Tag Archives: Hangfire

How to Set-up Hangfire with a Dashboard in .Net 6 Inside a Docker Container

In this earlier post I wrote about how you might set-up hangfire in .Net 6 using Lite Storage.

In this post, we’ll talk about the Hangfire dashboard, and specifically, some challenges that may arise when trying to run that inside a container.

I won’t go into the container specifically, although if you’re interested in how the container might be set-up then see this beginner’s guide to Docker.

Let’s quickly look at the Docker Compose file, though:

services:
  my-api:
    build: .\MyApi
    ports: 
      - "5010:80"      
    logging: 
      driver: "json-file"

Here you can see that my-api maps port 5010 to port 80.

Hangfire

Let’s see how we would set-up the Hangfire Dashboard:

var builder = WebApplication.CreateBuilder(args);

builder.Services.AddEndpointsApiExplorer();
builder.Services.AddSwaggerGen();
builder.Services.AddHttpClient();
builder.Services.AddLogging();

builder.Services.AddHangfire(configuration =>
{
    configuration.UseLiteDbStorage("./hf.db");
    
});
builder.Services.AddHangfireServer();

// Add services here

var app = builder.Build();

// Configure the HTTP request pipeline.
if (app.Environment.IsDevelopment())
{
    app.UseSwagger();
    app.UseSwaggerUI();
}

app.UseHttpsRedirection();

var options = new DashboardOptions()
{
    Authorization = new[] { new MyAuthorizationFilter() }
};
app.UseHangfireDashboard("/hangfire", options);

app.MapPost(" . . .

app.Run();

public class MyAuthorizationFilter : IDashboardAuthorizationFilter
{
    public bool Authorize(DashboardContext context) => true;
}

This is the set-up, but there’s a few bits to unpack here.

UseHangfireDashboard

The UseHangfireDashboard basically let’s hangifre know that you want the dashboard setting up. However, by default, it will only allow local connections; which does not include mapped connections via Docker.

DashboardOptions.Authorization

The Authorization property allows you to specify who can view the dashboard. As you can see here, I’ve passed in a custom filter that bypasses all security – probably don’t do this in production – but you can substitute the MyAuthorizationFilter for any implementation you see fit.

Note that if you don’t override this, then attempting to access the dashboard will return a 401 error if you’re running the dashboard from inside a container.

Accessing the Dashboard

Navigating to localhost:5010 on the host will take you here:

Running Hangfire with .Net 6 and Lite Storage

One of the things that I’ve been looking into recently is Hangfire. I’ve used this in the past, but not for a while, and so I wanted to get familiar with it again. I imagine there’ll be a couple more posts on the way, but in this one, I’m going to detail how to get Hangfire running using .Net 6, and a Lite DB Storage. I did initially intend to create this with a SQLite DB; however, when I did, I found that the Hangfire messages were sending multiple times; after some searching, I came across this GitHub issue, which suggested the Hangfire.Lite storage.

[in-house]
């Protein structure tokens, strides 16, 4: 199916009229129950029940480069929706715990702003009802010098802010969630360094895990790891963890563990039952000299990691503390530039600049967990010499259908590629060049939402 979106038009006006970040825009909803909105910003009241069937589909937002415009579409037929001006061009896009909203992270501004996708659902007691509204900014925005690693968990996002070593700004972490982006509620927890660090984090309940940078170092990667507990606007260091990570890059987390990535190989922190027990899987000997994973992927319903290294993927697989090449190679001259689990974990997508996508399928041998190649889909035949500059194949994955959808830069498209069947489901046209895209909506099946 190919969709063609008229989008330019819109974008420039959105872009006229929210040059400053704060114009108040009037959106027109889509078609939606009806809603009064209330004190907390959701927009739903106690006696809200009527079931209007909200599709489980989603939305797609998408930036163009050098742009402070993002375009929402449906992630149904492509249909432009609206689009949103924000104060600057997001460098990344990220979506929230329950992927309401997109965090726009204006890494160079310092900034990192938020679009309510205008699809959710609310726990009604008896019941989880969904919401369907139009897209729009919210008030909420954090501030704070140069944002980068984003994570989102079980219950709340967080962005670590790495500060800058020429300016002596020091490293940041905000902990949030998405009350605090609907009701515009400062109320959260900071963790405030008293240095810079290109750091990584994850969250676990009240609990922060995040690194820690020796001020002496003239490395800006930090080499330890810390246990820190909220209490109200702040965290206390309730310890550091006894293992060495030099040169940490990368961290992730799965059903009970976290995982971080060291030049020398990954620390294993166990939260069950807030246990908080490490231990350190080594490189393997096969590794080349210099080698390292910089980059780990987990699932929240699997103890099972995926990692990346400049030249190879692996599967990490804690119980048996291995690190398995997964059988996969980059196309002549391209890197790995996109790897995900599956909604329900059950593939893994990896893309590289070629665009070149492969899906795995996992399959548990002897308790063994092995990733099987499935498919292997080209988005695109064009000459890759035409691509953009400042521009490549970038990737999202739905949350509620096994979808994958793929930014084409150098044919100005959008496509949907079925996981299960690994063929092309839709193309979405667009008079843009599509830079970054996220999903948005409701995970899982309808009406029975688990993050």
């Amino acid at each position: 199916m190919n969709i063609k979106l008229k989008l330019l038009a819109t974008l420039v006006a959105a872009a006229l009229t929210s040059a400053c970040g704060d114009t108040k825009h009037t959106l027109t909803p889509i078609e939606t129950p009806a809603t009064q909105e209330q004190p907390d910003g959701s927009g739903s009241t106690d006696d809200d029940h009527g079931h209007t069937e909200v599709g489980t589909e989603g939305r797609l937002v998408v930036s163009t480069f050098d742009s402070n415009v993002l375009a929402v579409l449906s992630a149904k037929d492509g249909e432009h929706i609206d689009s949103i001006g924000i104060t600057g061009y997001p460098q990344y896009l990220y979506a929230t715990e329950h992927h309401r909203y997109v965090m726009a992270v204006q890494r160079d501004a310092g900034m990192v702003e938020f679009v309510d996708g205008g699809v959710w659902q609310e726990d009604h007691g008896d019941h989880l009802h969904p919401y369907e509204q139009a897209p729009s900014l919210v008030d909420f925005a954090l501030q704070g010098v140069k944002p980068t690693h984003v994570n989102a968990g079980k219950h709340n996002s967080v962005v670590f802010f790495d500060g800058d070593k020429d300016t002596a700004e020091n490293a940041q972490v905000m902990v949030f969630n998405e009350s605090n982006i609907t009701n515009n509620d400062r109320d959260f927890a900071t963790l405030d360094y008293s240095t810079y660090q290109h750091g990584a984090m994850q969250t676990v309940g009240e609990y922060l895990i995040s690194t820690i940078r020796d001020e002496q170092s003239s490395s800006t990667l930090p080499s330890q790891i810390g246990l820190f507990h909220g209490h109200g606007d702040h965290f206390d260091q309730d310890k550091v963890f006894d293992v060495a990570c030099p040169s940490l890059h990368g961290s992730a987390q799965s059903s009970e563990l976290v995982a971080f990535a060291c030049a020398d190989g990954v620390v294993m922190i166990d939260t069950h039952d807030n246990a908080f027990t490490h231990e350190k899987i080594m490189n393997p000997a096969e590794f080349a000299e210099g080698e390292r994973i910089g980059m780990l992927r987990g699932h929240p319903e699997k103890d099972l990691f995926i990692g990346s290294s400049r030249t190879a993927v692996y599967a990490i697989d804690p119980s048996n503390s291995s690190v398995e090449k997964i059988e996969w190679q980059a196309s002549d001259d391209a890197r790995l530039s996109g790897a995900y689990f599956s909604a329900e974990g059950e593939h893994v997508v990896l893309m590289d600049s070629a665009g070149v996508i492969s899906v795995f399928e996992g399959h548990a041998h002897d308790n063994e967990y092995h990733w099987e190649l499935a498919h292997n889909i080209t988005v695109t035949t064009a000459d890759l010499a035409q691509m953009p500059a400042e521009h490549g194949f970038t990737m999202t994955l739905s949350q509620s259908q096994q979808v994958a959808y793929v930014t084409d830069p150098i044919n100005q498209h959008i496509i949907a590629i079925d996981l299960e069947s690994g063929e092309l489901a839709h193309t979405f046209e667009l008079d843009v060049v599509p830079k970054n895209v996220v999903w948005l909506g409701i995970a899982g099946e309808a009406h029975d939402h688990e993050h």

In this particular article, we’ll look specifically at running Hangfire with an Asp.Net MVC project. In .Net 6, the default template looks like this:

The first step here is that you’ll need some additional refences; here’s the csproj:

<Project Sdk="Microsoft.NET.Sdk.Web">

	<PropertyGroup>
		<TargetFramework>net6.0</TargetFramework>
		<Nullable>enable</Nullable>
		<ImplicitUsings>enable</ImplicitUsings>
	</PropertyGroup>

	<ItemGroup>
		<PackageReference Include="Hangfire.AspNetCore" Version="1.7.27" />
		<PackageReference Include="Hangfire.Core" Version="1.7.27" />
		<PackageReference Include="Hangfire.LiteDB" Version="0.4.1" />
	</ItemGroup>

</Project>

In addition to the Hangfire Core and AspNetCore projects, there’s the LiteDB package.

The next step is, in program.cs:

using Hangfire;
using Hangfire.LiteDB;

var builder = WebApplication.CreateBuilder(args);

// Add services to the container.
builder.Services.AddControllersWithViews();

// HF
builder.Services.AddHangfire(configuration =>
{
    configuration.UseLiteDbStorage("./hf.db");    
});
builder.Services.AddHangfireServer();
// HF - End

var app = builder.Build();

// Configure the HTTP request pipeline.
if (!app.Environment.IsDevelopment())
{
    app.UseExceptionHandler("/Home/Error");
    // The default HSTS value is 30 days. You may want to change this for production scenarios, see https://aka.ms/aspnetcore-hsts.
    app.UseHsts();
}
. . .

That’s actually it – that’s all you need to add Hangfire! However, it won’t, technically speaking, do anything. To test, edit the HomeCrontroller.cs:

        public IActionResult Index()
        {
            var id = BackgroundJob.Enqueue(() => DoSomething());
            return View();
        }

        public void DoSomething()
        {
            Console.WriteLine("Test");
            Console.WriteLine($"test2 {Guid.NewGuid()}");
        }

When you run the project, you should see Hangfire fire up and start printing outputs:

When you run it, don’t be too impatient – but it should print the test output.

References

https://github.com/HangfireIO/Hangfire/issues/1025

https://docs.microsoft.com/en-us/aspnet/core/fundamentals/routing?view=aspnetcore-6.0

https://docs.hangfire.io/en/latest/getting-started/index.html